1. Technical Field
This invention relates generally to traffic control devices, and more specifically to an improved method and apparatus for providing an early warning traffic signal to alert drivers to an impending change of a traffic signal.
2. Background Art
Traffic signals and other traffic control systems are commonly used at roadway intersections in an effort to safely and efficiently control traffic flow. Simple signage such as stop signs and yield signs may be used at relatively low-volume intersections, while illuminated traffic signals may be used at those intersections with higher volumes of traffic. Typical illuminated traffic signals consist of light assemblies including individual signal lights having different colors, e.g., red, yellow, and green, which assemblies are mounted on a pole or suspended by wires adjacent to or over the intersection being controlled.
In most jurisdictions compliance with these various control systems is mandated by law. For example, a continuous red light at an intersection normally prohibits the motorist from entering into the intersection until the red light is replaced by a green light, at which time the motorist can proceed through the intersection. Normally, a yellow (or amber) light is sequentially displayed for an interval after the green light interval and before the red light interval for the purpose of warning motorists that only a limited time remains to traverse the intersection before their light will turn red, and cross traffic will be permitted to enter the intersection pursuant to their own green signal.
The yellow light interval is normally long enough to permit a motorist to either drive completely through the intersection before the red light interval, or to stop before entering the intersection. Thus, if a motorist is in or very near the intersection when the yellow signal first appears, the motorist can probably safely traverse the intersection at normal traffic speed. Conversely, if the motorist is still some distance from the intersection when the yellow light interval is initiated. the motorist should stop before entering the intersection.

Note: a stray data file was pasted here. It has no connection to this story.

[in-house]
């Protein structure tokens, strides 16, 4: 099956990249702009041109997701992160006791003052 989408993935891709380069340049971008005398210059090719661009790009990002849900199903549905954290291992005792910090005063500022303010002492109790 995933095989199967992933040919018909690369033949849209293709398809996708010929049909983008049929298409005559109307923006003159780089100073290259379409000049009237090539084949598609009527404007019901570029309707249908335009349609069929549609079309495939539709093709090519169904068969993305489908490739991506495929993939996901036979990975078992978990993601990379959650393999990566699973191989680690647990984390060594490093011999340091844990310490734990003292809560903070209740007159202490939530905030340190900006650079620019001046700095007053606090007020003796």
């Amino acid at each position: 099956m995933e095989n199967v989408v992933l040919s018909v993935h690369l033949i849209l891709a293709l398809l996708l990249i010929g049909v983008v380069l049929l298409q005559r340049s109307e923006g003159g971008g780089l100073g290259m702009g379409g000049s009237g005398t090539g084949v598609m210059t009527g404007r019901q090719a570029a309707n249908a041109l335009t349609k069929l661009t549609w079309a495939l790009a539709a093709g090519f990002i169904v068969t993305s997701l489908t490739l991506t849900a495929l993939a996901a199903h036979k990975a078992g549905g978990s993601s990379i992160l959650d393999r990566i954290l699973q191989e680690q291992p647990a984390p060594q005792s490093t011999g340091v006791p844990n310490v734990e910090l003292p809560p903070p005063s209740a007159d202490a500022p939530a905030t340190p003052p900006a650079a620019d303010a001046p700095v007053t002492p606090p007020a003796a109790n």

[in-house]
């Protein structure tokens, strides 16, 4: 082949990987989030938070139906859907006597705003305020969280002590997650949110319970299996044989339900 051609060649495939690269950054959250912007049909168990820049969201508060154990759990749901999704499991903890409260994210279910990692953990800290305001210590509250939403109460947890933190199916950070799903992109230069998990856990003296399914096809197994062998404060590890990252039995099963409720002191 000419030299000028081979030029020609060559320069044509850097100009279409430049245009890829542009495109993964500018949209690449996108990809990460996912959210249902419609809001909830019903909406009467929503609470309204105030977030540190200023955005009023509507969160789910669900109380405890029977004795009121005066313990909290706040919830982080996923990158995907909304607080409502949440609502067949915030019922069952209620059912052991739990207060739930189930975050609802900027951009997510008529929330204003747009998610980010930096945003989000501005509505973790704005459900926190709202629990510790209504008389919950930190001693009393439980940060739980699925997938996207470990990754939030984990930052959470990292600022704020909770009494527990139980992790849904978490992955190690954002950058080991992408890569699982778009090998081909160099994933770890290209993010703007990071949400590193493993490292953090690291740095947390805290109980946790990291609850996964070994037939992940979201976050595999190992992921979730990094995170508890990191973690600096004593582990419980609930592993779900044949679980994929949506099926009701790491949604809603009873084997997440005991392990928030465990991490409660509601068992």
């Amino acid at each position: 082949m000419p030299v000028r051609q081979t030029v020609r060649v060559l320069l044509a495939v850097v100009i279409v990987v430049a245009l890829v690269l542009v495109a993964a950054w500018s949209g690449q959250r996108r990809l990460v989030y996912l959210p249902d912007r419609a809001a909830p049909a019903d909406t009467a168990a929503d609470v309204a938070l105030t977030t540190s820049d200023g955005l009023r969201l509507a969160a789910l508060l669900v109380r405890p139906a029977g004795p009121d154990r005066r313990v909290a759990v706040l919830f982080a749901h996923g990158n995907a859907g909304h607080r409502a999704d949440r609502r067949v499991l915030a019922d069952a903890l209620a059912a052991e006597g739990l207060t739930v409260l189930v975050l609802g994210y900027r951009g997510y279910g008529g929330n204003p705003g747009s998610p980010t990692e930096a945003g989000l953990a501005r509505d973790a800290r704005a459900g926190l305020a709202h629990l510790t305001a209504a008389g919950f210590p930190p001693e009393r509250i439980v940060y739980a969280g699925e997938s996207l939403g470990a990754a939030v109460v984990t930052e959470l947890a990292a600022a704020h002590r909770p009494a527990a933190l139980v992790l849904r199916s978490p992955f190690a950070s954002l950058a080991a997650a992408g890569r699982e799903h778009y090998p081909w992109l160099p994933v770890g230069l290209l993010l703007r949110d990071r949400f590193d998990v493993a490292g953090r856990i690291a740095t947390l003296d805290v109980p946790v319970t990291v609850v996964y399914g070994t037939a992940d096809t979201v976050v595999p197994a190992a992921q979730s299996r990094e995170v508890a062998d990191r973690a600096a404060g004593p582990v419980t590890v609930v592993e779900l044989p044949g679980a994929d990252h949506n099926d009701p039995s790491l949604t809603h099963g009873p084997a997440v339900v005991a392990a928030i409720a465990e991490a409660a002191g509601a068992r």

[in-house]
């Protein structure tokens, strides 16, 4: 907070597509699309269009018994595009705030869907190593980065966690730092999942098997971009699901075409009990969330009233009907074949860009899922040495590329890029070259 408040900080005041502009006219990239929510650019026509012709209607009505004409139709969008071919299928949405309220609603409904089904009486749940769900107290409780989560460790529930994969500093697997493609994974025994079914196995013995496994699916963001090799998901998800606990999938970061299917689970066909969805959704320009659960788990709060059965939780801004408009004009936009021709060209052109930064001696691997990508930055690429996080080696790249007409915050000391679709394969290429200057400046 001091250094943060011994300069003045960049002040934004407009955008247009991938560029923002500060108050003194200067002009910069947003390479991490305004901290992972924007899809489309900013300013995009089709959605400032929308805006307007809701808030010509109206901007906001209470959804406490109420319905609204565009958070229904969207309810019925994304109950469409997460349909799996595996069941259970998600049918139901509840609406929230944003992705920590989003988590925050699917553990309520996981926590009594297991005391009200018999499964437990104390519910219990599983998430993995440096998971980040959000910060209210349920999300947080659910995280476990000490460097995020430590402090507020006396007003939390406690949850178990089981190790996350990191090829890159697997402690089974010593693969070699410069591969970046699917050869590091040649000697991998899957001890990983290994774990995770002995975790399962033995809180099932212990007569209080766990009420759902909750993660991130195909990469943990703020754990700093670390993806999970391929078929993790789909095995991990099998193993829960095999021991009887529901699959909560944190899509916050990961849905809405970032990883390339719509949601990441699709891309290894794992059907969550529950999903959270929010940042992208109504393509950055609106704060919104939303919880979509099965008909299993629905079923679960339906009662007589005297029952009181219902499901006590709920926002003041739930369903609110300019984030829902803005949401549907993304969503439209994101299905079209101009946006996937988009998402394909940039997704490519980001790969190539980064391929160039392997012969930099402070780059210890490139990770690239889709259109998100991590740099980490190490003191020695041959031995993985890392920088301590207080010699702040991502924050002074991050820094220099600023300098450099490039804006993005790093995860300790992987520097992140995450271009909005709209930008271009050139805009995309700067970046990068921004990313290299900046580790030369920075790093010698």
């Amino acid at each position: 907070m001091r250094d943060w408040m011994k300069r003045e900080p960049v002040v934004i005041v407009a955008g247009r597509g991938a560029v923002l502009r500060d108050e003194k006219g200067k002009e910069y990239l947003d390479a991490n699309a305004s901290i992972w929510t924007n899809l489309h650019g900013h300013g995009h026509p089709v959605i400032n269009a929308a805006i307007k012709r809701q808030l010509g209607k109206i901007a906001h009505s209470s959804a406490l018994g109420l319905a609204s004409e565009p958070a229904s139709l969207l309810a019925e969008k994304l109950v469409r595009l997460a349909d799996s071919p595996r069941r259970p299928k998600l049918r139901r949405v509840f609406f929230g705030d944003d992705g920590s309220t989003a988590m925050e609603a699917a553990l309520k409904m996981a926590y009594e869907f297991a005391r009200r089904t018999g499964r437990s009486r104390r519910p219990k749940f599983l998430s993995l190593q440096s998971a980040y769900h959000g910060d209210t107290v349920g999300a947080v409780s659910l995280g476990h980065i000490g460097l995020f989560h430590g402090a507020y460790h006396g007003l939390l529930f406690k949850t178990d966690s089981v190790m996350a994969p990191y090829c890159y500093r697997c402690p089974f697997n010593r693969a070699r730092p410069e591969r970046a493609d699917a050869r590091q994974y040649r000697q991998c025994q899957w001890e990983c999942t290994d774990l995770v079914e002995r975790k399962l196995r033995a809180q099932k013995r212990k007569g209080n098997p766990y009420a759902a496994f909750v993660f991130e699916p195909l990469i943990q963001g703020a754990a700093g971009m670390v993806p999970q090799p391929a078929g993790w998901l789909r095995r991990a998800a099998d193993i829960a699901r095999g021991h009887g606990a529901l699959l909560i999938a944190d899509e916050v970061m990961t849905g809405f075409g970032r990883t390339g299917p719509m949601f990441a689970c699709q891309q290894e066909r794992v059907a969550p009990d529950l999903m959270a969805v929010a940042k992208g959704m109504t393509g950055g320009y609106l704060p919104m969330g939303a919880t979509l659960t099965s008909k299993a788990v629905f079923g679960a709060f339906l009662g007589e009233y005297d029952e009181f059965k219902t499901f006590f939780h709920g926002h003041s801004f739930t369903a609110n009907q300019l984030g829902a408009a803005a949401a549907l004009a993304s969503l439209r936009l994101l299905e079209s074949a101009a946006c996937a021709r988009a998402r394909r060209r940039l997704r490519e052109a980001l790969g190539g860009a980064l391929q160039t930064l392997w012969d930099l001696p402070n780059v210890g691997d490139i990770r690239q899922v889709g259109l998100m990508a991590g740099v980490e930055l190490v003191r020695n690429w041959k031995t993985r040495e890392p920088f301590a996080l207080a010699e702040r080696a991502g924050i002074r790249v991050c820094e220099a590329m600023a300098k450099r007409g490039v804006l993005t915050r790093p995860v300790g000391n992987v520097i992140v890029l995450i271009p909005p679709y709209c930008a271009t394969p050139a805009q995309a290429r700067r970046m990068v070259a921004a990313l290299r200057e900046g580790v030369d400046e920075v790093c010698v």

In practice, however, use of the intervening yellow signal has created its own set of problems. For example, a motorist proceeding toward an intersection and seeing a yellow signal must quickly decide whether to stop before the intersection or proceed through it. Depending upon where the motorist is relative to the intersection when he or she first observes the yellow signal, and numerous other factors such as vehicle speed, road conditions, driver skill, and the like, it may be difficult or even impossible to safely stop before entering the intersection. On the other hand, and again depending upon the same factors, it may be difficult or impossible to clear the intersection before the light changes to red. Either scenario presents potentially dangerous consequences.
Numerous proposals have been made to remedy this situation. For example, while extending the duration of the yellow light interval would permit more time for a motorist to traverse the intersection, it would also encourage aggressive drivers to attempt to take advantage of the extended duration and drive right through all yellow signals. Providing an interval between one traffic direction's red signal and the other direction's green signal would almost certainly improve safety, but at a cost of reduced traffic efficiency while all motorists are simultaneously stopped at the intersection.